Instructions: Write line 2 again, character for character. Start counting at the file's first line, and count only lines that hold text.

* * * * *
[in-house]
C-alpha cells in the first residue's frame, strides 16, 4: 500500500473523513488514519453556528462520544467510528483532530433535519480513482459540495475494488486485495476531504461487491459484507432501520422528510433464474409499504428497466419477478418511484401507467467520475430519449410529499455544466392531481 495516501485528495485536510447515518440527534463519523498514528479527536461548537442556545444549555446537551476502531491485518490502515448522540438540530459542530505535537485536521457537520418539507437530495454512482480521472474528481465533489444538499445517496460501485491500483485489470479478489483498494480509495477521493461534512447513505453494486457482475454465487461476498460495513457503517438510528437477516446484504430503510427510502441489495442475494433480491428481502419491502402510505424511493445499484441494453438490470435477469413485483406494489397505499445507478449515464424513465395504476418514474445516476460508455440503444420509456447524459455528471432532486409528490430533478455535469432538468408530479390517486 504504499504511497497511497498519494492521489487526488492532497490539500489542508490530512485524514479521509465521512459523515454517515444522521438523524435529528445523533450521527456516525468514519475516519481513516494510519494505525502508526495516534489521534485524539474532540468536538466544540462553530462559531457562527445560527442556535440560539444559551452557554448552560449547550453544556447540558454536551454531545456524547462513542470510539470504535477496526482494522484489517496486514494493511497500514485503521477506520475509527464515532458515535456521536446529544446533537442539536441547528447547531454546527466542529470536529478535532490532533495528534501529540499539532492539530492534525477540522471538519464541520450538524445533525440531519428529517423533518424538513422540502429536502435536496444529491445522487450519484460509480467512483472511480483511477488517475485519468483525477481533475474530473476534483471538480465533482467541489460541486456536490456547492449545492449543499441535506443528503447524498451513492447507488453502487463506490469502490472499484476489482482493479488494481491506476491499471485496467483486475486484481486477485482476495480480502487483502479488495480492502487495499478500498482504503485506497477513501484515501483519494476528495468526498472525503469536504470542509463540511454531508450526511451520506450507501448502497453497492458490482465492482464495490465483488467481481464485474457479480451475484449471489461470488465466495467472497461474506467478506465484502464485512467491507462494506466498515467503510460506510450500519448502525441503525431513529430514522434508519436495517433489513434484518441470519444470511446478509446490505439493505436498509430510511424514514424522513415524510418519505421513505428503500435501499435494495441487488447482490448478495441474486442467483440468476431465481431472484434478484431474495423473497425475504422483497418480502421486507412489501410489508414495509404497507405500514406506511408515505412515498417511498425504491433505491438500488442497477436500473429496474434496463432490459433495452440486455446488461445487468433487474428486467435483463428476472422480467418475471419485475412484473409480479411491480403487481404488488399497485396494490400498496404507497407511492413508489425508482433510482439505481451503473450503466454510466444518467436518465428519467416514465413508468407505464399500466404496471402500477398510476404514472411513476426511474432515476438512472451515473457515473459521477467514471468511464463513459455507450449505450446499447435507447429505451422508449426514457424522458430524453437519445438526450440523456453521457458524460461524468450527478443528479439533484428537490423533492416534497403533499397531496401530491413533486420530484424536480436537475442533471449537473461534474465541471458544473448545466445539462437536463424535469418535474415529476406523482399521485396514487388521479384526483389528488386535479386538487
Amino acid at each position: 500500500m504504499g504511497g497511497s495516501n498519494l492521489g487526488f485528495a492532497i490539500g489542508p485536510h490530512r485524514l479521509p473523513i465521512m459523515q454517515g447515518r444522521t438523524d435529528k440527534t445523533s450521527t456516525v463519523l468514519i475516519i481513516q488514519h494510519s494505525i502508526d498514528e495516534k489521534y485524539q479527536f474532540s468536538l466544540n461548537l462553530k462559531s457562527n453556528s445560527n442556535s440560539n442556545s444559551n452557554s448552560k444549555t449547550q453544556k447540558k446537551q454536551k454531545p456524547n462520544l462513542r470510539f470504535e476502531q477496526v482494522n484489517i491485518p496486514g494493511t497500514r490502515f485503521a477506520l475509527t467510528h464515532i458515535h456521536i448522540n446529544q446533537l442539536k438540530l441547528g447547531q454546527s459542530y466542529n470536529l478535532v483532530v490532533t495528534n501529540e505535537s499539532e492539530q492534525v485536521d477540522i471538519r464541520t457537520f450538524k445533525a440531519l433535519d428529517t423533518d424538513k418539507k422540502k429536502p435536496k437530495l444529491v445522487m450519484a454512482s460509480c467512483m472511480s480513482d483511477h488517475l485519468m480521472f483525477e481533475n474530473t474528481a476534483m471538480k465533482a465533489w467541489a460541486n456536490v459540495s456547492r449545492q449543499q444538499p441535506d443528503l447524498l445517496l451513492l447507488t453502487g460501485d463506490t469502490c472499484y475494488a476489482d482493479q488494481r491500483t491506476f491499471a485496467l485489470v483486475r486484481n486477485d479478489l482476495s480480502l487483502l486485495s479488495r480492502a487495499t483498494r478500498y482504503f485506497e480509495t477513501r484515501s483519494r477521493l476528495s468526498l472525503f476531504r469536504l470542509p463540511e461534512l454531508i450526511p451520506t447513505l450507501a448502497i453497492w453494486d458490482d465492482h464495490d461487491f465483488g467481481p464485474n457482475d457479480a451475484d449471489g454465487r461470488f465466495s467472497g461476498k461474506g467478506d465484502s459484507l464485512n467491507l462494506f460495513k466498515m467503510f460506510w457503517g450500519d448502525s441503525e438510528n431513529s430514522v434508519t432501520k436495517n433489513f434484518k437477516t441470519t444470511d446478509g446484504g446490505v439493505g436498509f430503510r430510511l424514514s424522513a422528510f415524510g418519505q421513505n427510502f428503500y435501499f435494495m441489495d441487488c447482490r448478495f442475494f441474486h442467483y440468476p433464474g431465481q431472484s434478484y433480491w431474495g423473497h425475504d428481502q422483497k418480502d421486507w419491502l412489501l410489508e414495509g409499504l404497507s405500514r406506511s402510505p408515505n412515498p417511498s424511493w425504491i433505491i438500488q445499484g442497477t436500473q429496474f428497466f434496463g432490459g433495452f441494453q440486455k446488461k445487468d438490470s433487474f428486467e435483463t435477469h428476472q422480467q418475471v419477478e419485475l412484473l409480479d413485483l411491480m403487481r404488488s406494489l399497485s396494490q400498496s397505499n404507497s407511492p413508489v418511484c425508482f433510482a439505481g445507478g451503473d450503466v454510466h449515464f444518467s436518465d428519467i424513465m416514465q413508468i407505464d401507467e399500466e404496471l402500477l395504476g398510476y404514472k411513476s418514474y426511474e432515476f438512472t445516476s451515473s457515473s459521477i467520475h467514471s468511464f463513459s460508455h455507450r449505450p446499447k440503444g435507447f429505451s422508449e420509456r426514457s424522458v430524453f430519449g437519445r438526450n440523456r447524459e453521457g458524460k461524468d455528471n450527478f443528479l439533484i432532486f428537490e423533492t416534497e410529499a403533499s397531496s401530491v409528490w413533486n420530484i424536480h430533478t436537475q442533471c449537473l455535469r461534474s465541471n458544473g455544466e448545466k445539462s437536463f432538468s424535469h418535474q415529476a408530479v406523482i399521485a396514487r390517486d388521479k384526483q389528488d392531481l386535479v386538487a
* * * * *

C-alpha cells in the first residue's frame, strides 16, 4: 500500500473523513488514519453556528462520544467510528483532530433535519480513482459540495475494488486485495476531504461487491459484507432501520422528510433464474409499504428497466419477478418511484401507467467520475430519449410529499455544466392531481 495516501485528495485536510447515518440527534463519523498514528479527536461548537442556545444549555446537551476502531491485518490502515448522540438540530459542530505535537485536521457537520418539507437530495454512482480521472474528481465533489444538499445517496460501485491500483485489470479478489483498494480509495477521493461534512447513505453494486457482475454465487461476498460495513457503517438510528437477516446484504430503510427510502441489495442475494433480491428481502419491502402510505424511493445499484441494453438490470435477469413485483406494489397505499445507478449515464424513465395504476418514474445516476460508455440503444420509456447524459455528471432532486409528490430533478455535469432538468408530479390517486 504504499504511497497511497498519494492521489487526488492532497490539500489542508490530512485524514479521509465521512459523515454517515444522521438523524435529528445523533450521527456516525468514519475516519481513516494510519494505525502508526495516534489521534485524539474532540468536538466544540462553530462559531457562527445560527442556535440560539444559551452557554448552560449547550453544556447540558454536551454531545456524547462513542470510539470504535477496526482494522484489517496486514494493511497500514485503521477506520475509527464515532458515535456521536446529544446533537442539536441547528447547531454546527466542529470536529478535532490532533495528534501529540499539532492539530492534525477540522471538519464541520450538524445533525440531519428529517423533518424538513422540502429536502435536496444529491445522487450519484460509480467512483472511480483511477488517475485519468483525477481533475474530473476534483471538480465533482467541489460541486456536490456547492449545492449543499441535506443528503447524498451513492447507488453502487463506490469502490472499484476489482482493479488494481491506476491499471485496467483486475486484481486477485482476495480480502487483502479488495480492502487495499478500498482504503485506497477513501484515501483519494476528495468526498472525503469536504470542509463540511454531508450526511451520506450507501448502497453497492458490482465492482464495490465483488467481481464485474457479480451475484449471489461470488465466495467472497461474506467478506465484502464485512467491507462494506466498515467503510460506510450500519448502525441503525431513529430514522434508519436495517433489513434484518441470519444470511446478509446490505439493505436498509430510511424514514424522513415524510418519505421513505428503500435501499435494495441487488447482490448478495441474486442467483440468476431465481431472484434478484431474495423473497425475504422483497418480502421486507412489501410489508414495509404497507405500514406506511408515505412515498417511498425504491433505491438500488442497477436500473429496474434496463432490459433495452440486455446488461445487468433487474428486467435483463428476472422480467418475471419485475412484473409480479411491480403487481404488488399497485396494490400498496404507497407511492413508489425508482433510482439505481451503473450503466454510466444518467436518465428519467416514465413508468407505464399500466404496471402500477398510476404514472411513476426511474432515476438512472451515473457515473459521477467514471468511464463513459455507450449505450446499447435507447429505451422508449426514457424522458430524453437519445438526450440523456453521457458524460461524468450527478443528479439533484428537490423533492416534497403533499397531496401530491413533486420530484424536480436537475442533471449537473461534474465541471458544473448545466445539462437536463424535469418535474415529476406523482399521485396514487388521479384526483389528488386535479386538487